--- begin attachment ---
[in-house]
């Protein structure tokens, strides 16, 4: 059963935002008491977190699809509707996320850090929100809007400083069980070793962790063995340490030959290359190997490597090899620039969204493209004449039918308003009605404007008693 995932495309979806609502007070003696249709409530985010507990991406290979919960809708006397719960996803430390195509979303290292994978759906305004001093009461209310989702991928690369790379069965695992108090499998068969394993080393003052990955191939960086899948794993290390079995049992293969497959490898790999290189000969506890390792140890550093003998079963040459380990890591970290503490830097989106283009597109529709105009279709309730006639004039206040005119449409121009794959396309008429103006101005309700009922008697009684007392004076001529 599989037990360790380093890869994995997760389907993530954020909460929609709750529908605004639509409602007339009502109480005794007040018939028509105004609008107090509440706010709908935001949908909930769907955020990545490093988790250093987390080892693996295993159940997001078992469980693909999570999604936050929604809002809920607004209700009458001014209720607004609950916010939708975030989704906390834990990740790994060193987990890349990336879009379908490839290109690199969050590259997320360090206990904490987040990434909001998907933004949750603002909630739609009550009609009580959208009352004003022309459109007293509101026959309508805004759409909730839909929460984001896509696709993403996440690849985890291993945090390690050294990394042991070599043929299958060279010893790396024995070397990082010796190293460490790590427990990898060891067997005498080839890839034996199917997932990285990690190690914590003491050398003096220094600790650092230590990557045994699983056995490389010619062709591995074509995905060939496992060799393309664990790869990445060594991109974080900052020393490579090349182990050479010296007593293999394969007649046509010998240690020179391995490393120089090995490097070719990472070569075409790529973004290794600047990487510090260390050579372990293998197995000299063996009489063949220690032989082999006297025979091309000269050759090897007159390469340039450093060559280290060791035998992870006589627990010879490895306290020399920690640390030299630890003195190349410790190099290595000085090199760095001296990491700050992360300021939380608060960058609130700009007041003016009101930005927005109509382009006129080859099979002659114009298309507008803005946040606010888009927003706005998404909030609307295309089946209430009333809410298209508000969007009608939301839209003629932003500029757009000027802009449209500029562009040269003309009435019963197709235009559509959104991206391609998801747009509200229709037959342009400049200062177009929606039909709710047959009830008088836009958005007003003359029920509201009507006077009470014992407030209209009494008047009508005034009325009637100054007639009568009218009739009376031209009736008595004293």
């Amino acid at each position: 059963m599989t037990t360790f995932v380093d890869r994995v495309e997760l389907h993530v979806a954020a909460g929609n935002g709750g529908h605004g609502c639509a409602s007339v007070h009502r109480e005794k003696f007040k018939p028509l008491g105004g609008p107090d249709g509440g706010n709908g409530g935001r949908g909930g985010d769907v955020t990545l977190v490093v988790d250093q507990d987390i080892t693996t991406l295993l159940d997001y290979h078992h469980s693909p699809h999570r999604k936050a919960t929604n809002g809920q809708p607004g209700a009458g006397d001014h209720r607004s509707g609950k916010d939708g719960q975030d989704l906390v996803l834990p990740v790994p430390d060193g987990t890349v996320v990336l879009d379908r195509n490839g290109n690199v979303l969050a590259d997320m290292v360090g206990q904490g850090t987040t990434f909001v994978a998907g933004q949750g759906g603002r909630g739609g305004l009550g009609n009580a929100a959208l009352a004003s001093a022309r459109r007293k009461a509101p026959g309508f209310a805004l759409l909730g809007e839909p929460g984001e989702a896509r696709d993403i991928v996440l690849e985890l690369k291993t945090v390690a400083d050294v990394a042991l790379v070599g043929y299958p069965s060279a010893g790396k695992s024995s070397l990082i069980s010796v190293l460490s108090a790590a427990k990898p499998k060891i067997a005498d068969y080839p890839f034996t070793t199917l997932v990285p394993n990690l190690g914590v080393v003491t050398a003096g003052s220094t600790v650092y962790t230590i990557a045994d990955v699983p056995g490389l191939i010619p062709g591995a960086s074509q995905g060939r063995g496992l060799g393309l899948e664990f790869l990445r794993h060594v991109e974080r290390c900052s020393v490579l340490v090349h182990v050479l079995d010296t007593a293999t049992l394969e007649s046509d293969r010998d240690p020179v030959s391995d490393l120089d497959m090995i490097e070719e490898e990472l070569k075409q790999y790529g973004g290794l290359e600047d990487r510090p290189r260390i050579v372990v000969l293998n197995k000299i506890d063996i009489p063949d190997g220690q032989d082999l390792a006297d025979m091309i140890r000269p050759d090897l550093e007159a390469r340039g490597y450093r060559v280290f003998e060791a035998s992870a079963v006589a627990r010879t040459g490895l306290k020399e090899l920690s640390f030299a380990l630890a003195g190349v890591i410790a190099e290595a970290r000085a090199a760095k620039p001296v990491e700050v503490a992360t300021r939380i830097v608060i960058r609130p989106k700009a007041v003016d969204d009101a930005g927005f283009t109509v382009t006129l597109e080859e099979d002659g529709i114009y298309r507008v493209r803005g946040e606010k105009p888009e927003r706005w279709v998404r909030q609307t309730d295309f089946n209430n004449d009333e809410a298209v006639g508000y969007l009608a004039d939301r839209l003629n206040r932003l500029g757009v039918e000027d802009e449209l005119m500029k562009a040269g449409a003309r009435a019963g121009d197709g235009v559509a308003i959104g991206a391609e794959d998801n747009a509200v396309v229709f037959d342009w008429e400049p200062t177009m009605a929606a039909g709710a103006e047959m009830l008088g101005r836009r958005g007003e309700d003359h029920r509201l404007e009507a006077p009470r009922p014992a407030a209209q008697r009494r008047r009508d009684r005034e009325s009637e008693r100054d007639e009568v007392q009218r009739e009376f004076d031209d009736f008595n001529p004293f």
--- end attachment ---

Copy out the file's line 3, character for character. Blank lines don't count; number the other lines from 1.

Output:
């Amino acid at each position: 059963m599989t037990t360790f995932v380093d890869r994995v495309e997760l389907h993530v979806a954020a909460g929609n935002g709750g529908h605004g609502c639509a409602s007339v007070h009502r109480e005794k003696f007040k018939p028509l008491g105004g609008p107090d249709g509440g706010n709908g409530g935001r949908g909930g985010d769907v955020t990545l977190v490093v988790d250093q507990d987390i080892t693996t991406l295993l159940d997001y290979h078992h469980s693909p699809h999570r999604k936050a919960t929604n809002g809920q809708p607004g209700a009458g006397d001014h209720r607004s509707g609950k916010d939708g719960q975030d989704l906390v996803l834990p990740v790994p430390d060193g987990t890349v996320v990336l879009d379908r195509n490839g290109n690199v979303l969050a590259d997320m290292v360090g206990q904490g850090t987040t990434f909001v994978a998907g933004q949750g759906g603002r909630g739609g305004l009550g009609n009580a929100a959208l009352a004003s001093a022309r459109r007293k009461a509101p026959g309508f209310a805004l759409l909730g809007e839909p929460g984001e989702a896509r696709d993403i991928v996440l690849e985890l690369k291993t945090v390690a400083d050294v990394a042991l790379v070599g043929y299958p069965s060279a010893g790396k695992s024995s070397l990082i069980s010796v190293l460490s108090a790590a427990k990898p499998k060891i067997a005498d068969y080839p890839f034996t070793t199917l997932v990285p394993n990690l190690g914590v080393v003491t050398a003096g003052s220094t600790v650092y962790t230590i990557a045994d990955v699983p056995g490389l191939i010619p062709g591995a960086s074509q995905g060939r063995g496992l060799g393309l899948e664990f790869l990445r794993h060594v991109e974080r290390c900052s020393v490579l340490v090349h182990v050479l079995d010296t007593a293999t049992l394969e007649s046509d293969r010998d240690p020179v030959s391995d490393l120089d497959m090995i490097e070719e490898e990472l070569k075409q790999y790529g973004g290794l290359e600047d990487r510090p290189r260390i050579v372990v000969l293998n197995k000299i506890d063996i009489p063949d190997g220690q032989d082999l390792a006297d025979m091309i140890r000269p050759d090897l550093e007159a390469r340039g490597y450093r060559v280290f003998e060791a035998s992870a079963v006589a627990r010879t040459g490895l306290k020399e090899l920690s640390f030299a380990l630890a003195g190349v890591i410790a190099e290595a970290r000085a090199a760095k620039p001296v990491e700050v503490a992360t300021r939380i830097v608060i960058r609130p989106k700009a007041v003016d969204d009101a930005g927005f283009t109509v382009t006129l597109e080859e099979d002659g529709i114009y298309r507008v493209r803005g946040e606010k105009p888009e927003r706005w279709v998404r909030q609307t309730d295309f089946n209430n004449d009333e809410a298209v006639g508000y969007l009608a004039d939301r839209l003629n206040r932003l500029g757009v039918e000027d802009e449209l005119m500029k562009a040269g449409a003309r009435a019963g121009d197709g235009v559509a308003i959104g991206a391609e794959d998801n747009a509200v396309v229709f037959d342009w008429e400049p200062t177009m009605a929606a039909g709710a103006e047959m009830l008088g101005r836009r958005g007003e309700d003359h029920r509201l404007e009507a006077p009470r009922p014992a407030a209209q008697r009494r008047r009508d009684r005034e009325s009637e008693r100054d007639e009568v007392q009218r009739e009376f004076d031209d009736f008595n001529p004293f």